August 6, 2014 — Whether enjoying the arches in Grand County, boating the turquoise waters of Bear Lake in Rich County, exploring the sandstone kingdoms of Washington County or skiing the powdery slopes of Summit County, tourists visited every county in Utah in 2013. Those visits propelled economic activity, according to research recently published by the Bureau of Economic and Business Research, or BEBR, at the University of Utah’s David Eccles School of Business.
BEBR published 29 travel and tourism county profiles, each of which provides the county’s statewide ranking, attractions and visitation, a table and charts depicting trends in tourism-related tax revenues, taxable sales, employment, wages and hotel-performance measures. In addition, BEBR created a document ranking Utah counties by share of leisure and hospitality employment to total employment and a profile comparing Utah to the rest of the country.
“Each of Utah’s 29 counties has something unique to offer visitors,” said Jennifer Leaver, BEBR research analyst. “In 2013, every county in Utah showed percent increases from the previous year in at least one tourism-related area, while Box Elder, Cache, Daggett, Duchesne, Grand, Iron, Rich, Utah and Washington counties experienced year-over percent increases in all reviewed tourism-related areas.”
Based on Utah State Tax Commission, U.S. Bureau of Labor Statistics, Utah Department of Workforce Services and Smith Travel Research data, Leaver found that Utah’s counties experienced the greatest year-over increases in tourism-related tax revenues and taxable sales, modest year-over increases in leisure and hospitality jobs and wages, and slight growth in hotel-performance measures.
When taking tourism-related tax revenues, taxable sales, employment, wages and hotel performance into consideration, Rich, Utah, Washington, Wasatch and Davis counties showed the greatest cumulative year-over increases, while Carbon, Uintah, San Juan, Juab and Weber showed year-over decreases or flat performance. Washington, Utah, Iron, Wasatch-Summit and Beaver counties showed the greatest year-over improvement in hotel-performance measures, whereas Carbon-Uintah, Weber, Emery, San Juan and Garfield showed year-over declines or little change. Salt Lake, Utah and Grand counties had the highest annual average occupancy rates and Summit-Wasatch, Grand and Salt Lake had the highest average daily room rates in 2013.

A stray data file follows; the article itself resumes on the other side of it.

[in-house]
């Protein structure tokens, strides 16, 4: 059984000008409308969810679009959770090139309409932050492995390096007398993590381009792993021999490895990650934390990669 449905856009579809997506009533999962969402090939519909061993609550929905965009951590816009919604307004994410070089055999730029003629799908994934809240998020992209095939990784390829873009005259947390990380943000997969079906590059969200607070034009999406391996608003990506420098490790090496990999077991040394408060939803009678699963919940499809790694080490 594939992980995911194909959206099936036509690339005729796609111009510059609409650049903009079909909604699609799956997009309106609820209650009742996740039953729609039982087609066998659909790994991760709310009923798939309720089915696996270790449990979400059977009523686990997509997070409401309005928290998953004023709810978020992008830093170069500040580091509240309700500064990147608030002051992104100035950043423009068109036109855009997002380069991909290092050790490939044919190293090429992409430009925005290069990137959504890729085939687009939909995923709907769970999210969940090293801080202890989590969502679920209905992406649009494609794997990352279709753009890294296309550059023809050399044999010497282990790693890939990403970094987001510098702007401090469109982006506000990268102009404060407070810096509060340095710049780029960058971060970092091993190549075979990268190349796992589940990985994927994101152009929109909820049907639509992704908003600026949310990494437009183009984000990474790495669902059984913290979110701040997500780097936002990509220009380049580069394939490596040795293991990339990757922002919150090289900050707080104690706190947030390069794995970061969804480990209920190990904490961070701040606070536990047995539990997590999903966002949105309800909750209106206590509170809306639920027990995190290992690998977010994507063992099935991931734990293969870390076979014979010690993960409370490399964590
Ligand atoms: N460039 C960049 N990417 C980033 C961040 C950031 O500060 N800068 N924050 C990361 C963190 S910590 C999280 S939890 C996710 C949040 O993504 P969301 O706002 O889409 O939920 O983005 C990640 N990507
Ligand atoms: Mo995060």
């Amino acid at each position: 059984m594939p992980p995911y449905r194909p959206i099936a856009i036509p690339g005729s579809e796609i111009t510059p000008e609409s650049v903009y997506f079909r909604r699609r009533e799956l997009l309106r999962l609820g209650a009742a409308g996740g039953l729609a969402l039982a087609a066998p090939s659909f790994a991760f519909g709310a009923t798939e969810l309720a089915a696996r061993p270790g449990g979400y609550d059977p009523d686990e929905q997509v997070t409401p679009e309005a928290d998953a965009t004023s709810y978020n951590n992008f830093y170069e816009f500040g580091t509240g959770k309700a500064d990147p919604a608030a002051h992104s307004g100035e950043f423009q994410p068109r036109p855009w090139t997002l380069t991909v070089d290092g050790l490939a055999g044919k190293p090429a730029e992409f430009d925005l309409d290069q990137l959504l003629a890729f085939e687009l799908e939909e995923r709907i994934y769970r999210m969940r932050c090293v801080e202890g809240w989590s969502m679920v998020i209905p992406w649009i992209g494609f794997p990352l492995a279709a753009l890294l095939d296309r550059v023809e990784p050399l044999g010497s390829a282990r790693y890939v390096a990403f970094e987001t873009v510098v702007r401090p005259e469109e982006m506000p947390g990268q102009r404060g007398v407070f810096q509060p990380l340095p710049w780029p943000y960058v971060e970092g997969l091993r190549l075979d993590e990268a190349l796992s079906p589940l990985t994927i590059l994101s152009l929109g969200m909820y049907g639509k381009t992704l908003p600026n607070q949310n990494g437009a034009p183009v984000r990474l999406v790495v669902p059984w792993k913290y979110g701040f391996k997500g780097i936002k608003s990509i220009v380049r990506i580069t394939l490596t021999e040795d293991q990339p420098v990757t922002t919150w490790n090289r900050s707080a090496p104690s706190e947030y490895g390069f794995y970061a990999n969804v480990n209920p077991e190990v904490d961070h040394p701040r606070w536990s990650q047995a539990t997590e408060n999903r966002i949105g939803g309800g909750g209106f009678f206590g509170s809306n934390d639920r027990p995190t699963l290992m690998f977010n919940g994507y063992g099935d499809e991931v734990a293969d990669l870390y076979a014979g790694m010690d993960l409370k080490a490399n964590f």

Utah showed positive year-over increases in almost all tourism-related areas, including tax revenues (8.5 percent), taxable sales (6.0 percent), leisure and hospitality jobs and wages (4.1 percent and 5.5 percent), total skier visits (3.6 percent), hotel performance indicators (0.2 to 2.9 percent) and Salt Lake City International airline passengers. The only statewide tourism-related indicator that showed year-over declines was national park visitation. According to the 2013 National Park Visitor Spending Effects report, the long-term park closures due to Hurricane Sandy damage from October 2012 through July 2013 and the government shutdown in October 2013 significantly contributed to the visitation decline.
“The government shutdown was unfortunate, but 2013 was still a strong year for tourism in Utah,” said Natalie Gochnour, an associate dean at the David Eccles School of Business. “The state benefitted from strong tourism growth rates that created economic opportunity throughout the state. The Utah economy is larger and more prosperous because of this important industry.”
In order to make the best possible comparison between Utah’s 29 counties, especially considering the complexity of the tourism industry, Leaver focused on leisure and hospitality sector data (arts, entertainment, recreation, accommodations and food service) as it was the most complete and available county-wide data.
“Deciding the best way to compare and present the data was a challenge.” said Leaver. “Particularly because while something like restaurant sales is a good indicator of tourist activity in smaller, more rural Utah counties, it is not the best indicator of tourist activity in the more diverse, urban areas like Salt Lake and Utah Counties, where the majority of restaurant sales are made by local residents.”
BEBR’s travel and tourism county profiles can be found here.